Mario Super Sluggers

Mario strikes out in baseball

Posted on November 22, 2008 at 7:20 pm by Matt Simmons

During the GameCube era, Nintendo began to license out their franchise IP's to multiple third party developers in order to speed up the process of creating sequels to their games. SEGA got F-Zero, which turned out with spectacular results, and Namco got Star Fox, with debatable results of quality. Namco got more then a one off though, and created a whole new Mario game with baseball as the main theme for the GameCube. Camelot had given Nintendo a string of hits with Mario Golf and Mario Tennis on the N64 and GameCube, so it was obvious Nintendo was hoping the success would be duplicated by Namco with baseball. Despite Camelot not returning with their Mario sports games to the Wii, both Black Box (developers of Mario Strikers) and Namco would have a second go on Nintendo's new little white box.

Wii Sports proved that some fun could be had with motion controls, the real question since it launched has been whether it could it support a full featured game. With Mario Super Sluggers, the jury is probably still out on that one. As a core baseball game, Mario Super Sluggers is much more arcade style then a baseball simulator. Much of the content of the game is its gimmick-based diamond fields and all of the new players to be unlockd. While the game offers one traditional stadium, the rest are themed with all sorts of traps and hazards. It seems like the developers tried to instill a Mario Kart-like experience into the game, but what it ended up with was closer to Mario Party.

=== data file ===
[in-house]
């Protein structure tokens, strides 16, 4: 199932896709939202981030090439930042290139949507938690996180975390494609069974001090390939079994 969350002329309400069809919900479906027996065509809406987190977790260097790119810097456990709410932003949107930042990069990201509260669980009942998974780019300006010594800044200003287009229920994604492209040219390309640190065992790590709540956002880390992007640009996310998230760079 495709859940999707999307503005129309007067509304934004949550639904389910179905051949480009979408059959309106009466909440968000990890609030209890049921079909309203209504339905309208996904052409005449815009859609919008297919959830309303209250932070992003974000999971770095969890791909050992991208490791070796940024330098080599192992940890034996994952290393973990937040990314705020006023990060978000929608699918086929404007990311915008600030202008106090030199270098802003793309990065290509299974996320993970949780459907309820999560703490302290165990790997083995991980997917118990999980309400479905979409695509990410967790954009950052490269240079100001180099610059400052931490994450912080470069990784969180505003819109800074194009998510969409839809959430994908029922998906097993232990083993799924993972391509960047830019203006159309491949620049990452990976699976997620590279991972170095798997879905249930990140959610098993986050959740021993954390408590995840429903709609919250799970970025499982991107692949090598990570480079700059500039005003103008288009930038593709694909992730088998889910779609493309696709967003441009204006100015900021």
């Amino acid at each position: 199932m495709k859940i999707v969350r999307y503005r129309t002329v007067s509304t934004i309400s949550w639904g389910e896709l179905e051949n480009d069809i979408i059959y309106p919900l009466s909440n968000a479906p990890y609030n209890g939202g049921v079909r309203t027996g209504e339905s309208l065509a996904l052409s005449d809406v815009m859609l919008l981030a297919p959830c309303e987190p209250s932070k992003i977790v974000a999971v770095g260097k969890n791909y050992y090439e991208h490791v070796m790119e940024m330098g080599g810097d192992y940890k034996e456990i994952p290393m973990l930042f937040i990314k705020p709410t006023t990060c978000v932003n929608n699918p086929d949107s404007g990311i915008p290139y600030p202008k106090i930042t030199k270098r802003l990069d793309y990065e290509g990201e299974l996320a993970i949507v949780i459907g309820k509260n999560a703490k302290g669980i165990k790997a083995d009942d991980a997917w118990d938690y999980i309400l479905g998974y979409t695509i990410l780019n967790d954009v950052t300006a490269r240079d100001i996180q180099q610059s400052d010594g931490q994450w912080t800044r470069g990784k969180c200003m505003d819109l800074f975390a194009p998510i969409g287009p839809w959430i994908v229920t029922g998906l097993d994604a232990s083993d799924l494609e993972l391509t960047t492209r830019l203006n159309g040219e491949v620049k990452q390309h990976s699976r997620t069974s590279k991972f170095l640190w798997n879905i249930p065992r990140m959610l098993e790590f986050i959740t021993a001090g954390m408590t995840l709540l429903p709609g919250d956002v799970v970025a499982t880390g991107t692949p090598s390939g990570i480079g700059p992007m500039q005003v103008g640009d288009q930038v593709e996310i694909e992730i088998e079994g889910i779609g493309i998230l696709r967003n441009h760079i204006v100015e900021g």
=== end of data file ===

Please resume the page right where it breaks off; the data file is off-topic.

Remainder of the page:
The game has decent graphics -- neither amazing nor repulsive. Some fields, like Peach's, tend to have some nice effects, but the majority of the in-game graphics and character models are average even for a GameCube game. One area the game seems like a missed opportunity is the character roster. A ridiculous amount of it is filled with the same character but with a different color -- luckily, color clones don't fill up blank spaces, but even still, the roster has some plain boring choices. Did we really need a whole bunch of Nokis from Super Mario Sunshine, let alone the hefty Pinatas? Did the game really need a Goomba and a Paragoomba? Monty Mole and Wiggler...are they really good choices? There is no Princess Rosalina, no Plum, no Pauline, no obscure characters like Tatanga, or the original Koopa Kids. With a roster 42 characters deep it's a real let down Namco didn't use the chance to show off more of Mario's deep character history.